The “Executive Order on Preventing Online Censorship” directs the Federal Communications Commission to narrow the scope of Section 230 of the Communications Decency Act, which largely protects internet companies from liability for content posted by users on their platforms. The order is not only ill-considered — it is unconstitutional. It mocks the First Amendment by seeking to dictate speech to private actors. It ignores the fact that, in our system, laws are determined by Congress and the Constitution – not by executive decree.
Moreover, this order will unfairly burden innovators and reduce our international competitiveness.
We support legitimate efforts to protect and enhance free speech. But this executive order will restrict — not promote — free expression. It is an attempt by the government to regulate social media and other tech platforms to benefit a political agenda.
For the past few months, people across the nation — and around the world — have relied on online platforms to connect and communicate. But as the economy begins to reopen, suddenly free speech is under attack — again. Yet it was Section 230 and the free speech protections enjoyed by online platforms that enabled their success and, subsequently, their ability to support struggling Americans during the pandemic. Facebook, Instagram, Twitter, and YouTube — the very companies the president calls out in his order — are not only hubs of critical information about the virus; they have invested over a billion dollars in supporting the news industry, small businesses, and COVID-relief charities.
Ironically, though, small businesses would be hit the hardest by a repeal. Section 230 protects platforms from a barrage of nuisance lawsuits for hosting third party speech, such as bad restaurant reviews, postings on community bulletin boards, or remarks in an online comments section. These smaller companies and startups will fold without the resources to fight these wasteful lawsuits. Any site hosting user-generated content would have to screen every single submission to avoid litigation — directing resources toward regulation instead of innovation. In other words, the biggest burden created by removing Section 230 would fall on entrepreneurs, startups, and those without huge legal budgets.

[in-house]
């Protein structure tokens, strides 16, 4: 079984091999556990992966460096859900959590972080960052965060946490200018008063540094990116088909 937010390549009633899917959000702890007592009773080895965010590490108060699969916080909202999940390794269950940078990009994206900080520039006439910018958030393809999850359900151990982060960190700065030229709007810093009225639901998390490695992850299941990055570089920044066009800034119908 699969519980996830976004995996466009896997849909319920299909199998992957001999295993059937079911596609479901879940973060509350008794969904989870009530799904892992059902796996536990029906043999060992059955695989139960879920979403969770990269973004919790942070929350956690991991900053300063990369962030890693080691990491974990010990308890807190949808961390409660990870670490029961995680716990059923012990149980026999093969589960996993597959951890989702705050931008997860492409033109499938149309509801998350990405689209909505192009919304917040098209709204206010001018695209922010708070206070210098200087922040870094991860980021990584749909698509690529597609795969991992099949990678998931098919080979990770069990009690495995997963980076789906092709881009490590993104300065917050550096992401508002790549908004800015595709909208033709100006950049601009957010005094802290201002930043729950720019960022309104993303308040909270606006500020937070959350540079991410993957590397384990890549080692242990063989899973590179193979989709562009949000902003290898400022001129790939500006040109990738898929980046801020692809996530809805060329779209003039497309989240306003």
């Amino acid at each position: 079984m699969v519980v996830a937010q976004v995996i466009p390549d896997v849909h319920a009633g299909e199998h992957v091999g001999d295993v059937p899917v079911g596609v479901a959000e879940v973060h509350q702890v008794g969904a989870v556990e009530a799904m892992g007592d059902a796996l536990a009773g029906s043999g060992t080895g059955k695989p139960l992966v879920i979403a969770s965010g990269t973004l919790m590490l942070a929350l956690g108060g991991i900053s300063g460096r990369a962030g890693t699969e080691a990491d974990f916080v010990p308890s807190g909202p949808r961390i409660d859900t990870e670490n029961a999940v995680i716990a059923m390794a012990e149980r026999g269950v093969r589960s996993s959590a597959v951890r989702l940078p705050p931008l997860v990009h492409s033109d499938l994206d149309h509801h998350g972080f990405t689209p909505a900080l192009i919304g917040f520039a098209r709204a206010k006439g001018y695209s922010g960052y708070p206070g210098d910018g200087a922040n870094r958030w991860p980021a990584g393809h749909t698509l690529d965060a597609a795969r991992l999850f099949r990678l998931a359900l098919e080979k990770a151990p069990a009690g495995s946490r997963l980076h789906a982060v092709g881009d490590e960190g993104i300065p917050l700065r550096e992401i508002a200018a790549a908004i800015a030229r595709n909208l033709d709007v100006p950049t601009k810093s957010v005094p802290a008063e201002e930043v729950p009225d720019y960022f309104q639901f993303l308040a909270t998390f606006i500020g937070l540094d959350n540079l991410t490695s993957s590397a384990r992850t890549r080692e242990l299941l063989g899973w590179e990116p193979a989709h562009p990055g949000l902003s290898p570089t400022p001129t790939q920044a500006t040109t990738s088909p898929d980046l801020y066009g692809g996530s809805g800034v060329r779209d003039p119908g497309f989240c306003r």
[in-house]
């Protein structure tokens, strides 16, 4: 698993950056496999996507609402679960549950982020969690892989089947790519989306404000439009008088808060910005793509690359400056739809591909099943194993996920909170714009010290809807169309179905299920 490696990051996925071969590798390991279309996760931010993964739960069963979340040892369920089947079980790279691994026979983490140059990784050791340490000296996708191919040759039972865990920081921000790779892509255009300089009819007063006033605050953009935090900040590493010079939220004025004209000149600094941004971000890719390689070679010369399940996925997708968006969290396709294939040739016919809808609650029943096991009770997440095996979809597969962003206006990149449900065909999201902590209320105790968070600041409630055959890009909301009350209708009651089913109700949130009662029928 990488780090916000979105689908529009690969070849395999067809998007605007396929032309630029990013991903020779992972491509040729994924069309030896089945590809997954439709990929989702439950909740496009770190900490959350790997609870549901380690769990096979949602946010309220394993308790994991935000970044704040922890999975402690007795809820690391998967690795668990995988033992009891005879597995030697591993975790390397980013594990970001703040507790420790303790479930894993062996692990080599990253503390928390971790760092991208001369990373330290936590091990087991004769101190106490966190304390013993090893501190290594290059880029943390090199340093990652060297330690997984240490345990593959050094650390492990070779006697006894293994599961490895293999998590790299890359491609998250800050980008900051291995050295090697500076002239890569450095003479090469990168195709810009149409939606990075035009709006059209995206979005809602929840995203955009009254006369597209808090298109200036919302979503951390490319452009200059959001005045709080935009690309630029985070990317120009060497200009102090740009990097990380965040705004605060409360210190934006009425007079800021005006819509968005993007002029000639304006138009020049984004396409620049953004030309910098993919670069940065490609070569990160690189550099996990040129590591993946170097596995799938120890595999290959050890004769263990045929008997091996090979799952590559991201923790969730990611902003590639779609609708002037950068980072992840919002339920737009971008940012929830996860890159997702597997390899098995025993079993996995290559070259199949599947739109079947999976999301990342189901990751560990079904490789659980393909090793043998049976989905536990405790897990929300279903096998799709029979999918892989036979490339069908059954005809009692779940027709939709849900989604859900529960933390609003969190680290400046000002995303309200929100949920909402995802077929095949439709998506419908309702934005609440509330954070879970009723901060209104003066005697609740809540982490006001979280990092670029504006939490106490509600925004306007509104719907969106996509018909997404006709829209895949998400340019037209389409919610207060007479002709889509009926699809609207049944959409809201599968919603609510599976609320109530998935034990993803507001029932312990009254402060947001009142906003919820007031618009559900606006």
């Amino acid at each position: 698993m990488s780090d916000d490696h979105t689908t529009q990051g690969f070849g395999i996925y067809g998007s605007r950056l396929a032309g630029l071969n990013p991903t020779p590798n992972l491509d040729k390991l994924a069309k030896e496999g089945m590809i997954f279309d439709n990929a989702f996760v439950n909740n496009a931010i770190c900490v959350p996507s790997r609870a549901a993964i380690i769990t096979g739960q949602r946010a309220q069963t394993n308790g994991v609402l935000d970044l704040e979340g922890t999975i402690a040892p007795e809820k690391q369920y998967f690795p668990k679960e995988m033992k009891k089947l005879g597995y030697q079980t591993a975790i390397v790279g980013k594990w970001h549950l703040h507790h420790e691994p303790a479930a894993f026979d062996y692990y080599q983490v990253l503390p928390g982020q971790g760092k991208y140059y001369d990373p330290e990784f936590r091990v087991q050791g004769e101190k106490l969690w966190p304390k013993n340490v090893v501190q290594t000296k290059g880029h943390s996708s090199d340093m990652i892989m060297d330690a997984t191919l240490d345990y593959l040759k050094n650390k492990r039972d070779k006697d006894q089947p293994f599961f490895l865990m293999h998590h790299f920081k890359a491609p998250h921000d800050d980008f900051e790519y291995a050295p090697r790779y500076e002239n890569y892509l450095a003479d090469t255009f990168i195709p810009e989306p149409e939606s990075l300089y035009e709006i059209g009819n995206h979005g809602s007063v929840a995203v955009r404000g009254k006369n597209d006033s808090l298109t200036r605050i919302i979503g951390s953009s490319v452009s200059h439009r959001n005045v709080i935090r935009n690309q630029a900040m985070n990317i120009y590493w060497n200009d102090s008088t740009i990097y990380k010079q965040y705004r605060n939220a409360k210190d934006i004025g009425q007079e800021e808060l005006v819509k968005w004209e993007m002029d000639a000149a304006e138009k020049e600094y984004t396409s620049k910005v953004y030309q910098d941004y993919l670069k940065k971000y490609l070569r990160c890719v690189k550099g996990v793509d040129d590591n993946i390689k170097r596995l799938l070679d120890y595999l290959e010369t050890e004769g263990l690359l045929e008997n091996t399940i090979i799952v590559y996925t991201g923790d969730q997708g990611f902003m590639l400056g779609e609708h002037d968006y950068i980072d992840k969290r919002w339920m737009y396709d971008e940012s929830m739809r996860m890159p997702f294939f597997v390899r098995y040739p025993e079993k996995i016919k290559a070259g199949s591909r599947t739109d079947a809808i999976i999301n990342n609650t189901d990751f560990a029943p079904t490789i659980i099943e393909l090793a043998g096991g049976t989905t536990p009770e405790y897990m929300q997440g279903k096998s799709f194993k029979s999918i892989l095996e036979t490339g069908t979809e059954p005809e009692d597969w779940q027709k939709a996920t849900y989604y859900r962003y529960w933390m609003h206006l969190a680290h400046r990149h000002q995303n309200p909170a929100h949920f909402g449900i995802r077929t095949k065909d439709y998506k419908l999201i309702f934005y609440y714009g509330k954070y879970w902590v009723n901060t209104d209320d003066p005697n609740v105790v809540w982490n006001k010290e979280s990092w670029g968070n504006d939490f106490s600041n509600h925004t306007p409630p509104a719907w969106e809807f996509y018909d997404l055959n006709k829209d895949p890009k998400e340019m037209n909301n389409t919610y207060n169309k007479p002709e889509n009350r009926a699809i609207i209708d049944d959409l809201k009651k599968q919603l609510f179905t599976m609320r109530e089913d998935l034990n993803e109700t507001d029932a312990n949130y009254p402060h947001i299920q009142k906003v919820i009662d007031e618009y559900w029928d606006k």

This goes against everything America stands for.
Right now, America’s internet companies — the crown jewels of our economy — lead the world in digital technology. But this will not be the case for long if Section 230 protections are weakened or removed. Our nation’s pro-free speech, light-touch regulation is the basis for our country’s thriving online economy. It’s what makes America’s tech businesses the most successful in the world.
If companies have to shift their focus from innovation to fighting lawsuits, it will hinder the development of new technology and ideas, like the ones that saved countless American lives over the past few months. The likely winner here (in addition to trial lawyers) will be China, which is spending billions in a frenetic attempt to catch up to American innovators, even as our companies are being attacked by their own government.
Section 230 protects the ability of the American public to freely exchange ideas with each other and the world. It supports the common-sense idea that responsibility for online speech lies with the speaker and ensures that internet platforms can remove offensive or inappropriate speech without fear of liability.
In the American system, the role of government is to draw the boundary lines without violating First Amendment speech restrictions, allowing new businesses to start, and encouraging the free flow of ideas.
If we allow this basic underpinning of the American system to be eroded, what comes next?
Instead of promoting unconstitutional orders, the federal government should take a narrow approach that directly targets bad actors. Instead of punishing law-abiding small businesses, efforts should be directed at the limited number of rogue websites that are actually violating the law.
This is the American way — unconstitutional and politically-motivated policies are not.
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